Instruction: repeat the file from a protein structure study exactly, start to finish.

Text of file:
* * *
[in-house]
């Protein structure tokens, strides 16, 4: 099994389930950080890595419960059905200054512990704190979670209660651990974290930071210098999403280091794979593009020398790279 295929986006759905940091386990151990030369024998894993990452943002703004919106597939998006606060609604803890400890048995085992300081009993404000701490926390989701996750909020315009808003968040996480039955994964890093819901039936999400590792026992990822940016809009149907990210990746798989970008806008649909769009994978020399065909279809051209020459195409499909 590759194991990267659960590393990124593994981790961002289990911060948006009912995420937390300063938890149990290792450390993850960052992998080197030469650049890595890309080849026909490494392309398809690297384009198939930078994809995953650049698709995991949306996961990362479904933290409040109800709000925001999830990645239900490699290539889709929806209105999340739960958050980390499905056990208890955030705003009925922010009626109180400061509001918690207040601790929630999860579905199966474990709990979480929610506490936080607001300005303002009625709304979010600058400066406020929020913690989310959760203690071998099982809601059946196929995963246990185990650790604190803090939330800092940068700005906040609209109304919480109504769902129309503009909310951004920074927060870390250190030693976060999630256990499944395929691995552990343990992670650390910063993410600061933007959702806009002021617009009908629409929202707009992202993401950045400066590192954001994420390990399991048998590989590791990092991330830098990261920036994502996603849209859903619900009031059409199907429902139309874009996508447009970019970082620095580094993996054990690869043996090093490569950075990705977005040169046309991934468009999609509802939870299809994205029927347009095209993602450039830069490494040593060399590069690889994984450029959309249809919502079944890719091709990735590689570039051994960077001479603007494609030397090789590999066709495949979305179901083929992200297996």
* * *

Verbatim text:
[in-house]
């Protein structure tokens, strides 16, 4: 099994389930950080890595419960059905200054512990704190979670209660651990974290930071210098999403280091794979593009020398790279 295929986006759905940091386990151990030369024998894993990452943002703004919106597939998006606060609604803890400890048995085992300081009993404000701490926390989701996750909020315009808003968040996480039955994964890093819901039936999400590792026992990822940016809009149907990210990746798989970008806008649909769009994978020399065909279809051209020459195409499909 590759194991990267659960590393990124593994981790961002289990911060948006009912995420937390300063938890149990290792450390993850960052992998080197030469650049890595890309080849026909490494392309398809690297384009198939930078994809995953650049698709995991949306996961990362479904933290409040109800709000925001999830990645239900490699290539889709929806209105999340739960958050980390499905056990208890955030705003009925922010009626109180400061509001918690207040601790929630999860579905199966474990709990979480929610506490936080607001300005303002009625709304979010600058400066406020929020913690989310959760203690071998099982809601059946196929995963246990185990650790604190803090939330800092940068700005906040609209109304919480109504769902129309503009909310951004920074927060870390250190030693976060999630256990499944395929691995552990343990992670650390910063993410600061933007959702806009002021617009009908629409929202707009992202993401950045400066590192954001994420390990399991048998590989590791990092991330830098990261920036994502996603849209859903619900009031059409199907429902139309874009996508447009970019970082620095580094993996054990690869043996090093490569950075990705977005040169046309991934468009999609509802939870299809994205029927347009095209993602450039830069490494040593060399590069690889994984450029959309249809919502079944890719091709990735590689570039051994960077001479603007494609030397090789590999066709495949979305179901083929992200297996």